was an LDS church member in Benson, Cache County, Utah; accused of sexual abuse; convicted; served about 14 months in prison; attempted to serve a Mormon mission and was supported by his stake president, Jerry Toombs; his mission call was withdrawn

Case Summary

06/01/97 – Utah

LDS church member Shonn M. Ricks “was found guilty by a Salt Lake City jury of molesting a 6-year-old girl in February 1997. Citing Ricks’ severe heart condition, the judge reduced his two second-degree felony convictions to third-degree felonies, which carry a maximum sentence of five years rather than the 15 years he could have received.

Then when Ricks, a Mormon, came up for parole in a hearing last August, his friends, relatives and church leaders reportedly filled the room.

The reason: Mormon leaders contended that Ricks was sufficiently rehabilitated after less than two years in prison to receive a church “call” to a mission in Chile.” “The parole board chairman, also a Mormon pushed for the early release-which the full board later approved- and Ricks was freed over the objections of the victim’s father, who also is a Mormon.”

“Ricks remains free, although the church scrapped the mission assignment after a high-ranking Mormon official in Salt Lake City intervened.”

Sources
  1. Molester’s mission call withdrawn Benson man had served 14 months for 2 felonies
    view source details | 1 Apr 1999 | Deseret News
Sources excerpts
  • Molester’s mission call withdrawn Benson man had served 14 months for 2 felonies
    Source type: News article
    Publisher: Deseret News
    Date published/accessed: 1 Apr 1999
    archive 1 | archive 2

    The Church of Jesus Christ of Latter-day Saints has rescinded a mission assignment for a convicted child molester.

    Shonn M. Ricks, 23, of Benson, Cache County, served about 14 months in prison. He was freed by the Utah Board of Pardons last August after chairman Michael Sibbett quizzed him about his desire to serve a two-year religious mission and his understanding of Mormon principles.Supported by his stake president, Ricks subsequently received a mission assignment to Chile but had not yet reported to the Missionary Training Center in Provo.

    The assignment was revoked this week, The Salt Lake Tribune said in a copyright story.

    The LDS Church "does not call convicted child sex abusers on missions," the church told the newspaper. "In this case, normal procedures appear not to have been followed. The call has been withdrawn."

    The church officials "accepted and approved the (mission) application, and accompanying declaration of innocence, with only superficial research," the girl's father told the newspaper.

    According to the church's handbook of instructions, a prospective missionary who has been guilty of sexual misbehavior "or a serious violation of the civil law" requires a special clearance, and must be considered and endorsed by a high church leader before being accepted into the missionary program.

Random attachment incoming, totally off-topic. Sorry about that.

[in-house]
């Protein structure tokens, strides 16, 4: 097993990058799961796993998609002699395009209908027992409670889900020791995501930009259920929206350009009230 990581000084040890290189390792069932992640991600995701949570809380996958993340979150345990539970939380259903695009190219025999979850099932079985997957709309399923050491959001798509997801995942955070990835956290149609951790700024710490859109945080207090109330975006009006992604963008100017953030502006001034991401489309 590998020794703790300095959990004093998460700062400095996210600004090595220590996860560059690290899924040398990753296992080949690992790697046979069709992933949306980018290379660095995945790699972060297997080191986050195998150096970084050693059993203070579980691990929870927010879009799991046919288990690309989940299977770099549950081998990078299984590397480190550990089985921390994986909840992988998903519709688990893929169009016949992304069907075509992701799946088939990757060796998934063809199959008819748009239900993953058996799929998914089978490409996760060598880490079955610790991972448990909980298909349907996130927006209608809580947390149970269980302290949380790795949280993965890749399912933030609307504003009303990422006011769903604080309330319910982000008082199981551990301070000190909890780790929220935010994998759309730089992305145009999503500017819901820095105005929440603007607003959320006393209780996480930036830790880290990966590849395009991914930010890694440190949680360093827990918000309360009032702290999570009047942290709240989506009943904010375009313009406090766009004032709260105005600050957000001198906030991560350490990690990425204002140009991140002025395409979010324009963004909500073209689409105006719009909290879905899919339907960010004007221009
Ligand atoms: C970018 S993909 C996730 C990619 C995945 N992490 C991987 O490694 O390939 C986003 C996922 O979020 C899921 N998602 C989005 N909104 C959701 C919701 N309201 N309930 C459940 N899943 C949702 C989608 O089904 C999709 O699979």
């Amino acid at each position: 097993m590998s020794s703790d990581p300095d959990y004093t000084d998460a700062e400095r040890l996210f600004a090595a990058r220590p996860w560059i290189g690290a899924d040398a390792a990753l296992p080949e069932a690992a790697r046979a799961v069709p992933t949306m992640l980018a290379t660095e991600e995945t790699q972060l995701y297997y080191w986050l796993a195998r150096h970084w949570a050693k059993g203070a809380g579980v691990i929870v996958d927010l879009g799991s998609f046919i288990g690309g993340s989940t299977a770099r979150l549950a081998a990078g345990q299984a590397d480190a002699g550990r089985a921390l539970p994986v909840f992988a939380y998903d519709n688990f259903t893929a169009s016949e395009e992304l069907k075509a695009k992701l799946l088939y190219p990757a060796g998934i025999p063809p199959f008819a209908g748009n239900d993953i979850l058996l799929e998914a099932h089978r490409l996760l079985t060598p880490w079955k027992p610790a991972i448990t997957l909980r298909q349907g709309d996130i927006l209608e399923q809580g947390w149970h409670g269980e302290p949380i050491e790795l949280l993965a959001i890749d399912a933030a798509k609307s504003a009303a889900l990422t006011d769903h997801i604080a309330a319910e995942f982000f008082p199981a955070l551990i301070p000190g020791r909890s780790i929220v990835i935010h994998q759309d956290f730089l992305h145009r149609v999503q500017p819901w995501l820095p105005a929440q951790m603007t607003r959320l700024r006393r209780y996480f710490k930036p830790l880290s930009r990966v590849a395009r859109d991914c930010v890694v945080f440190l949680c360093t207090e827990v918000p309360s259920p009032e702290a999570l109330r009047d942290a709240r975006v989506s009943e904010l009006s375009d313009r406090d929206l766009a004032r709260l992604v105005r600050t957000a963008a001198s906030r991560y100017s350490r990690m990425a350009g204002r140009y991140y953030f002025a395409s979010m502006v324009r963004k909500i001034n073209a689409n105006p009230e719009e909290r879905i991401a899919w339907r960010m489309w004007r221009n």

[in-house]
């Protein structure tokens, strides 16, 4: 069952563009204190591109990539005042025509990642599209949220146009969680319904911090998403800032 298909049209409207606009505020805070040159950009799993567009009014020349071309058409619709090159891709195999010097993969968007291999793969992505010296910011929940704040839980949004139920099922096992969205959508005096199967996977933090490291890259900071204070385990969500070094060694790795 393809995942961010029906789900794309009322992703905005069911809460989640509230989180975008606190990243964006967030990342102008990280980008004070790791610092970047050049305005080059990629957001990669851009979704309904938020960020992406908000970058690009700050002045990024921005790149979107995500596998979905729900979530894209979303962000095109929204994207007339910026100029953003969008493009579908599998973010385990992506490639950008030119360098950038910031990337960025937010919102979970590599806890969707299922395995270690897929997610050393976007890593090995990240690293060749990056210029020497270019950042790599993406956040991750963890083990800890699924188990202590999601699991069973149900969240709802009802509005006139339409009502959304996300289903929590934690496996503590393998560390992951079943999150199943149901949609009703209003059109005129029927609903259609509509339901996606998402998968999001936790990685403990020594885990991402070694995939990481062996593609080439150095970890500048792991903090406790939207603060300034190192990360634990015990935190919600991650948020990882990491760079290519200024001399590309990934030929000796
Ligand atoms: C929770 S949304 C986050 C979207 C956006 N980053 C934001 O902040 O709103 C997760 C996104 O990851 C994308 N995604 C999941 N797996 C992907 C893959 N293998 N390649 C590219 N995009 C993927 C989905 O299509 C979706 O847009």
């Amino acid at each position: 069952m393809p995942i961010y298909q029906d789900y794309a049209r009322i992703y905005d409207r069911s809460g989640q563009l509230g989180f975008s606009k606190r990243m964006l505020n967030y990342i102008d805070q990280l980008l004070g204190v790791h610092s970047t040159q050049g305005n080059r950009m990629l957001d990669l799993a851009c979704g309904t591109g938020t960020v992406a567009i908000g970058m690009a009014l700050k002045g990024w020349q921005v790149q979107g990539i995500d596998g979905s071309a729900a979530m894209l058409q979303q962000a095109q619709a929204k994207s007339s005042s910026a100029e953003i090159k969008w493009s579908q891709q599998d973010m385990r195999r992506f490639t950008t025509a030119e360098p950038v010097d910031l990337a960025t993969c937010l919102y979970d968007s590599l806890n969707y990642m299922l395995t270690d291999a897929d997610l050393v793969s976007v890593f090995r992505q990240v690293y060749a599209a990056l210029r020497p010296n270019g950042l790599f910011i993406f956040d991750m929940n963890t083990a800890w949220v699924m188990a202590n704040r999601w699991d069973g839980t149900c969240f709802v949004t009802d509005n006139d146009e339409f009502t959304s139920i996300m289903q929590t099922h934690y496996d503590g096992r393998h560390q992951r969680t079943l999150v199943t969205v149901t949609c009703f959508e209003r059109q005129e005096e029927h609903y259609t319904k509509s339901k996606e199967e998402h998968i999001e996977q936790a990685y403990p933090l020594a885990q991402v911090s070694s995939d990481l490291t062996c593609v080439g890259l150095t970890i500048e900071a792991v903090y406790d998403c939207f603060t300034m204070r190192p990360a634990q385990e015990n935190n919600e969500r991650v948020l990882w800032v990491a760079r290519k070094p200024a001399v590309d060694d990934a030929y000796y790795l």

Ricks had been found guilty by a jury after a two-day trial in February 1997. He maintained his innocence throughout the trial and prison term, during which he refused sex offender treatment.

    In October, Ricks' stake president, Jerry Toombs of Benson, sought the family's endorsement of a mission for Ricks. "(There) was a lot of thought and effort in trying to determine whether he should serve or not," Toombs said. "We've tried to be as sensitive as we can, especially for the family that was involved."

    The girl's father said he told Toombs he could not support the mission assignment. In March, the family was surprised to learn Ricks, as part of his requirement as a registered sex offender, had listed his address as the Missionary Training Center.

    The father contacted the Tribune and the training center. Last Sunday, he was visited by Area Authority Seventy Craig Vincent and John H. Groberg of the First Quorum of the Seventy, who had interviewed Ricks for his mission call.

    The victim's father felt he again was being asked to support the mission, and he repeated his objections.

    Ricks and his family declined to be interviewed. Toombs said Ricks "is disappointed. But (he and his family) will move along. They're a good, strong family."

    The investigation that led to Ricks began in January 1996 when the victim's parents contacted the Salt Lake County Sheriff's Office. Their 6-year-old daughter said a man had invited her into a yard in her Taylorsville neighborhood to play with a dog and molested her.

    The jury found Ricks guilty of two second-degree felonies, which carry a potential prison term of one to 15 years.

    Third District Judge William Bohling, citing Ricks' health problems, reduced the convictions to third-degree felonies, which carry a prison term of zero to five years.

    At Ricks' parole hearing a year later, friends, family and ecclesiastical leaders filled the room,

    After questioning Ricks about the facts of the case, Sibbett turned the hearing to an examination of Ricks' religious beliefs.

    Ricks had told Sibbett he believed he would be sent on a mission as soon as he completed any parole, according to a tape of the hearing.

    A month later, the Board of Pardons decided to terminate Ricks' sentence, which meant he was not required to serve any time on parole.

    It is unusual for the board to release an untreated sex offender, but Ricks' crime was not as serious as the majority of the child sex abuse cases reviewed by the board, Sibbett said in an interview.

    "The highest issue we look at is risk to reoffend. We saw Mr. Ricks as an extremely low risk to society," he said.

Mormon Sexual Abuse Map

International map of locations where active members of the Church of Jesus Christ of Latter-day Saints perpetrated or allegedly perpetrated sexual abuse or other sex crimes, or where LDS leaders failed or allegedly failed to help abuse survivors.